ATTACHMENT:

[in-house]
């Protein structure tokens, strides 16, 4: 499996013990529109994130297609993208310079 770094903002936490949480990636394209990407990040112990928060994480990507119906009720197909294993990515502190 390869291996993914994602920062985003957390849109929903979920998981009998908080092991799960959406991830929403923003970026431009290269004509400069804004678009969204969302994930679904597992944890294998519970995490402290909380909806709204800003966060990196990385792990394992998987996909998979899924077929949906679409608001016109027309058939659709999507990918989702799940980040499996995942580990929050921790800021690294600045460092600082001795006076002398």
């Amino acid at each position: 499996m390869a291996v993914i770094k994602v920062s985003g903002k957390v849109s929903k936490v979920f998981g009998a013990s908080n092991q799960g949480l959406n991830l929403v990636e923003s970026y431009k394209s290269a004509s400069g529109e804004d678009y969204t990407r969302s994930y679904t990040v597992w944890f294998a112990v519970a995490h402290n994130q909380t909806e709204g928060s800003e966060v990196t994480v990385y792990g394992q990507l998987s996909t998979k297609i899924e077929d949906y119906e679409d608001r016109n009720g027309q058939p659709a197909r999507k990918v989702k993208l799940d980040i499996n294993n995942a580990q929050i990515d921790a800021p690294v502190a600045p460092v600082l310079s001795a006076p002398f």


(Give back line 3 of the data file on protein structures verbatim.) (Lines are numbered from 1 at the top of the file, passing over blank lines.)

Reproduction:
């Amino acid at each position: 499996m390869a291996v993914i770094k994602v920062s985003g903002k957390v849109s929903k936490v979920f998981g009998a013990s908080n092991q799960g949480l959406n991830l929403v990636e923003s970026y431009k394209s290269a004509s400069g529109e804004d678009y969204t990407r969302s994930y679904t990040v597992w944890f294998a112990v519970a995490h402290n994130q909380t909806e709204g928060s800003e966060v990196t994480v990385y792990g394992q990507l998987s996909t998979k297609i899924e077929d949906y119906e679409d608001r016109n009720g027309q058939p659709a197909r999507k990918v989702k993208l799940d980040i499996n294993n995942a580990q929050i990515d921790a800021p690294v502190a600045p460092v600082l310079s001795a006076p002398f």